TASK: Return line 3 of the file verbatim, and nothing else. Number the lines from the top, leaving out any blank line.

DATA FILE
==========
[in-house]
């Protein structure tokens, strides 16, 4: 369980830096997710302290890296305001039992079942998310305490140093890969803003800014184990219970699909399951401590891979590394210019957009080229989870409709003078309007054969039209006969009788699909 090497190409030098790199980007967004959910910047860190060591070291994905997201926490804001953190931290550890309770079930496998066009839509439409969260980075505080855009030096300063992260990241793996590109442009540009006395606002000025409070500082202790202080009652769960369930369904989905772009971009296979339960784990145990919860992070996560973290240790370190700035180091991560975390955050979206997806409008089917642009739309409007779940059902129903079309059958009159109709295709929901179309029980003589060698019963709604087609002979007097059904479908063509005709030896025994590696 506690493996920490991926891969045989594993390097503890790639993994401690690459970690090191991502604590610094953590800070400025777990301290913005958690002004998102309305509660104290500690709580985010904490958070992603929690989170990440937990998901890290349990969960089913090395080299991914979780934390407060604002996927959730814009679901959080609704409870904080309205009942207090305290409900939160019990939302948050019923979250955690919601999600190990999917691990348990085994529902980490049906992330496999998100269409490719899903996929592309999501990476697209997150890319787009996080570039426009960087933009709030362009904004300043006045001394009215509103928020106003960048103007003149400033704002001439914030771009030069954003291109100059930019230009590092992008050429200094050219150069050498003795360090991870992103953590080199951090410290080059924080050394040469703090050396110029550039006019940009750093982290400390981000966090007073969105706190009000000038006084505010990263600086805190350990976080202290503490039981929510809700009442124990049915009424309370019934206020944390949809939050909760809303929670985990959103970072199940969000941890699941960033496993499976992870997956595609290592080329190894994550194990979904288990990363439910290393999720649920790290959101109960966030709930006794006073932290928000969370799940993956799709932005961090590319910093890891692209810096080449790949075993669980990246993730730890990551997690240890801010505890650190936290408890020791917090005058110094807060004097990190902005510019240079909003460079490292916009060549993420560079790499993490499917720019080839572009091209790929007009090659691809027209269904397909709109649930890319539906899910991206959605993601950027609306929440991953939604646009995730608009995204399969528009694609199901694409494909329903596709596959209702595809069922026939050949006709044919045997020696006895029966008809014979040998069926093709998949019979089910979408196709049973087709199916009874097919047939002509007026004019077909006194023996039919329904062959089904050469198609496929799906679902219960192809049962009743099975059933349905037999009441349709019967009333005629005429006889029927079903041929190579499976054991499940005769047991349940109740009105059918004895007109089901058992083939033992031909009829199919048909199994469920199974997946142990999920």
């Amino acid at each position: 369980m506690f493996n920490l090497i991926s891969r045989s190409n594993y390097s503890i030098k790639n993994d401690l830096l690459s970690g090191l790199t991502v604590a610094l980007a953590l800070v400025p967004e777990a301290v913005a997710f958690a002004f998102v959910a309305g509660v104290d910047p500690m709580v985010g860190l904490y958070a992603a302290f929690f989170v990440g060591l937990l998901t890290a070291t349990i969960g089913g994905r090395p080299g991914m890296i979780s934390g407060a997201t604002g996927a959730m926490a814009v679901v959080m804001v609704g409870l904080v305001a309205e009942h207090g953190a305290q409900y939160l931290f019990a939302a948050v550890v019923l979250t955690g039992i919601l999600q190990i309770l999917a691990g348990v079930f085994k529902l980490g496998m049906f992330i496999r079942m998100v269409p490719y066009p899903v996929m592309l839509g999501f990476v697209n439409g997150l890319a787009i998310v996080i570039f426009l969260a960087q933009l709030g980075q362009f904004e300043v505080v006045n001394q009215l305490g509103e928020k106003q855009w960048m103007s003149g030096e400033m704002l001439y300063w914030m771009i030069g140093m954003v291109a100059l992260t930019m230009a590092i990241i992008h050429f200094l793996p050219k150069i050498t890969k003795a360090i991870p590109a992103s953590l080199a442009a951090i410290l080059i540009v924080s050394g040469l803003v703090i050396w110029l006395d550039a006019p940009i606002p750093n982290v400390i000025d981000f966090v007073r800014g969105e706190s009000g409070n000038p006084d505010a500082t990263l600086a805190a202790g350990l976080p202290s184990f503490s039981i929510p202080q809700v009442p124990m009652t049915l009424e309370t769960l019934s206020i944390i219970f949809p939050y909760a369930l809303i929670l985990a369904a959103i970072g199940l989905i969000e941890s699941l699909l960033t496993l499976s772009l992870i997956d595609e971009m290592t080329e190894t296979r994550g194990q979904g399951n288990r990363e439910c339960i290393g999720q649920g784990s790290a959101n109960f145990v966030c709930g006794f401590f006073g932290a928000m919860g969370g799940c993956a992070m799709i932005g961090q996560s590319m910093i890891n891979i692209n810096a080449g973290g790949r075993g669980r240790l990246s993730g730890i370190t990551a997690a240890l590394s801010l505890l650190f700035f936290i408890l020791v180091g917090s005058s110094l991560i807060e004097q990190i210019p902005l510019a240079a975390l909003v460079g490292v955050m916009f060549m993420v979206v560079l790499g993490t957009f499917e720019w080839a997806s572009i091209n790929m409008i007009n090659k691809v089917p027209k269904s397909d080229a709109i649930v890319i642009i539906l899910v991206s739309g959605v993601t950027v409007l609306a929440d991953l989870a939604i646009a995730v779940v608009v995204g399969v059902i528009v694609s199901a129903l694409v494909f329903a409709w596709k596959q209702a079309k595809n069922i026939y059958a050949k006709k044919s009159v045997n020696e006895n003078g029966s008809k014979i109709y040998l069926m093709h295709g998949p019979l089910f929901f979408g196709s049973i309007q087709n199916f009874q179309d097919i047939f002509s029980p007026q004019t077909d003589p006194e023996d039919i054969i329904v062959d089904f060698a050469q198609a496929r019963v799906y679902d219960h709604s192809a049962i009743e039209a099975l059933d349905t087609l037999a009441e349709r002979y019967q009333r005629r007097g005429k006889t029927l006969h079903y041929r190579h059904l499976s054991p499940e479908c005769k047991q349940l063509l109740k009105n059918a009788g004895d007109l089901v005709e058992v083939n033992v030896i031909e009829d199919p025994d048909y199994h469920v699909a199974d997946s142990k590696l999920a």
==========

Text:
């Amino acid at each position: 369980m506690f493996n920490l090497i991926s891969r045989s190409n594993y390097s503890i030098k790639n993994d401690l830096l690459s970690g090191l790199t991502v604590a610094l980007a953590l800070v400025p967004e777990a301290v913005a997710f958690a002004f998102v959910a309305g509660v104290d910047p500690m709580v985010g860190l904490y958070a992603a302290f929690f989170v990440g060591l937990l998901t890290a070291t349990i969960g089913g994905r090395p080299g991914m890296i979780s934390g407060a997201t604002g996927a959730m926490a814009v679901v959080m804001v609704g409870l904080v305001a309205e009942h207090g953190a305290q409900y939160l931290f019990a939302a948050v550890v019923l979250t955690g039992i919601l999600q190990i309770l999917a691990g348990v079930f085994k529902l980490g496998m049906f992330i496999r079942m998100v269409p490719y066009p899903v996929m592309l839509g999501f990476v697209n439409g997150l890319a787009i998310v996080i570039f426009l969260a960087q933009l709030g980075q362009f904004e300043v505080v006045n001394q009215l305490g509103e928020k106003q855009w960048m103007s003149g030096e400033m704002l001439y300063w914030m771009i030069g140093m954003v291109a100059l992260t930019m230009a590092i990241i992008h050429f200094l793996p050219k150069i050498t890969k003795a360090i991870p590109a992103s953590l080199a442009a951090i410290l080059i540009v924080s050394g040469l803003v703090i050396w110029l006395d550039a006019p940009i606002p750093n982290v400390i000025d981000f966090v007073r800014g969105e706190s009000g409070n000038p006084d505010a500082t990263l600086a805190a202790g350990l976080p202290s184990f503490s039981i929510p202080q809700v009442p124990m009652t049915l009424e309370t769960l019934s206020i944390i219970f949809p939050y909760a369930l809303i929670l985990a369904a959103i970072g199940l989905i969000e941890s699941l699909l960033t496993l499976s772009l992870i997956d595609e971009m290592t080329e190894t296979r994550g194990q979904g399951n288990r990363e439910c339960i290393g999720q649920g784990s790290a959101n109960f145990v966030c709930g006794f401590f006073g932290a928000m919860g969370g799940c993956a992070m799709i932005g961090q996560s590319m910093i890891n891979i692209n810096a080449g973290g790949r075993g669980r240790l990246s993730g730890i370190t990551a997690a240890l590394s801010l505890l650190f700035f936290i408890l020791v180091g917090s005058s110094l991560i807060e004097q990190i210019p902005l510019a240079a975390l909003v460079g490292v955050m916009f060549m993420v979206v560079l790499g993490t957009f499917e720019w080839a997806s572009i091209n790929m409008i007009n090659k691809v089917p027209k269904s397909d080229a709109i649930v890319i642009i539906l899910v991206s739309g959605v993601t950027v409007l609306a929440d991953l989870a939604i646009a995730v779940v608009v995204g399969v059902i528009v694609s199901a129903l694409v494909f329903a409709w596709k596959q209702a079309k595809n069922i026939y059958a050949k006709k044919s009159v045997n020696e006895n003078g029966s008809k014979i109709y040998l069926m093709h295709g998949p019979l089910f929901f979408g196709s049973i309007q087709n199916f009874q179309d097919i047939f002509s029980p007026q004019t077909d003589p006194e023996d039919i054969i329904v062959d089904f060698a050469q198609a496929r019963v799906y679902d219960h709604s192809a049962i009743e039209a099975l059933d349905t087609l037999a009441e349709r002979y019967q009333r005629r007097g005429k006889t029927l006969h079903y041929r190579h059904l499976s054991p499940e479908c005769k047991q349940l063509l109740k009105n059918a009788g004895d007109l089901v005709e058992v083939n033992v030896i031909e009829d199919p025994d048909y199994h469920v699909a199974d997946s142990k590696l999920a």